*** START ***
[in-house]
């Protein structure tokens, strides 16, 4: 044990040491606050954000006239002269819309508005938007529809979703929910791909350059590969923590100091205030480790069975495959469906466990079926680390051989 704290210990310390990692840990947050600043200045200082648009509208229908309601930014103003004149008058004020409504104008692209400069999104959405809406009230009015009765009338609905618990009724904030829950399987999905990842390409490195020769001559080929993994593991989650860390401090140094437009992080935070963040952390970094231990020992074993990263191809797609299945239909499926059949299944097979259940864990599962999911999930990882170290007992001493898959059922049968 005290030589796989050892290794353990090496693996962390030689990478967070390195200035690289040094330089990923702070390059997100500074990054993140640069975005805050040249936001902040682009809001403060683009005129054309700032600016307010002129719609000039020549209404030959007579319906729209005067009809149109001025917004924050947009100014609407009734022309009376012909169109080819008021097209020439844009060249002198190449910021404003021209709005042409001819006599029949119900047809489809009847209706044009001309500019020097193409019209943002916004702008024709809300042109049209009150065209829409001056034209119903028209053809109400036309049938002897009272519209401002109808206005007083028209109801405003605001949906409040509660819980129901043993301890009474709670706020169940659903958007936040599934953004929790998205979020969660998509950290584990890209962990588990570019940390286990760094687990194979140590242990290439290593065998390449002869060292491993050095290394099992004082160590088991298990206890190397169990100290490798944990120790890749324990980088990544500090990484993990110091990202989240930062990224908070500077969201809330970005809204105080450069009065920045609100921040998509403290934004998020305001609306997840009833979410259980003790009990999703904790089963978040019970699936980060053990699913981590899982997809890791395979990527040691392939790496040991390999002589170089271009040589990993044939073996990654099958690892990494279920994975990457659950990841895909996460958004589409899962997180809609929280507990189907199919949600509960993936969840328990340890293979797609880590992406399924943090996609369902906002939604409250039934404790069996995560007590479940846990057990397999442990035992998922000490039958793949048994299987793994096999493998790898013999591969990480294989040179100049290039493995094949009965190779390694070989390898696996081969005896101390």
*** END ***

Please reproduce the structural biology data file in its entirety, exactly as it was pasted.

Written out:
[in-house]
């Protein structure tokens, strides 16, 4: 044990040491606050954000006239002269819309508005938007529809979703929910791909350059590969923590100091205030480790069975495959469906466990079926680390051989 704290210990310390990692840990947050600043200045200082648009509208229908309601930014103003004149008058004020409504104008692209400069999104959405809406009230009015009765009338609905618990009724904030829950399987999905990842390409490195020769001559080929993994593991989650860390401090140094437009992080935070963040952390970094231990020992074993990263191809797609299945239909499926059949299944097979259940864990599962999911999930990882170290007992001493898959059922049968 005290030589796989050892290794353990090496693996962390030689990478967070390195200035690289040094330089990923702070390059997100500074990054993140640069975005805050040249936001902040682009809001403060683009005129054309700032600016307010002129719609000039020549209404030959007579319906729209005067009809149109001025917004924050947009100014609407009734022309009376012909169109080819008021097209020439844009060249002198190449910021404003021209709005042409001819006599029949119900047809489809009847209706044009001309500019020097193409019209943002916004702008024709809300042109049209009150065209829409001056034209119903028209053809109400036309049938002897009272519209401002109808206005007083028209109801405003605001949906409040509660819980129901043993301890009474709670706020169940659903958007936040599934953004929790998205979020969660998509950290584990890209962990588990570019940390286990760094687990194979140590242990290439290593065998390449002869060292491993050095290394099992004082160590088991298990206890190397169990100290490798944990120790890749324990980088990544500090990484993990110091990202989240930062990224908070500077969201809330970005809204105080450069009065920045609100921040998509403290934004998020305001609306997840009833979410259980003790009990999703904790089963978040019970699936980060053990699913981590899982997809890791395979990527040691392939790496040991390999002589170089271009040589990993044939073996990654099958690892990494279920994975990457659950990841895909996460958004589409899962997180809609929280507990189907199919949600509960993936969840328990340890293979797609880590992406399924943090996609369902906002939604409250039934404790069996995560007590479940846990057990397999442990035992998922000490039958793949048994299987793994096999493998790898013999591969990480294989040179100049290039493995094949009965190779390694070989390898696996081969005896101390």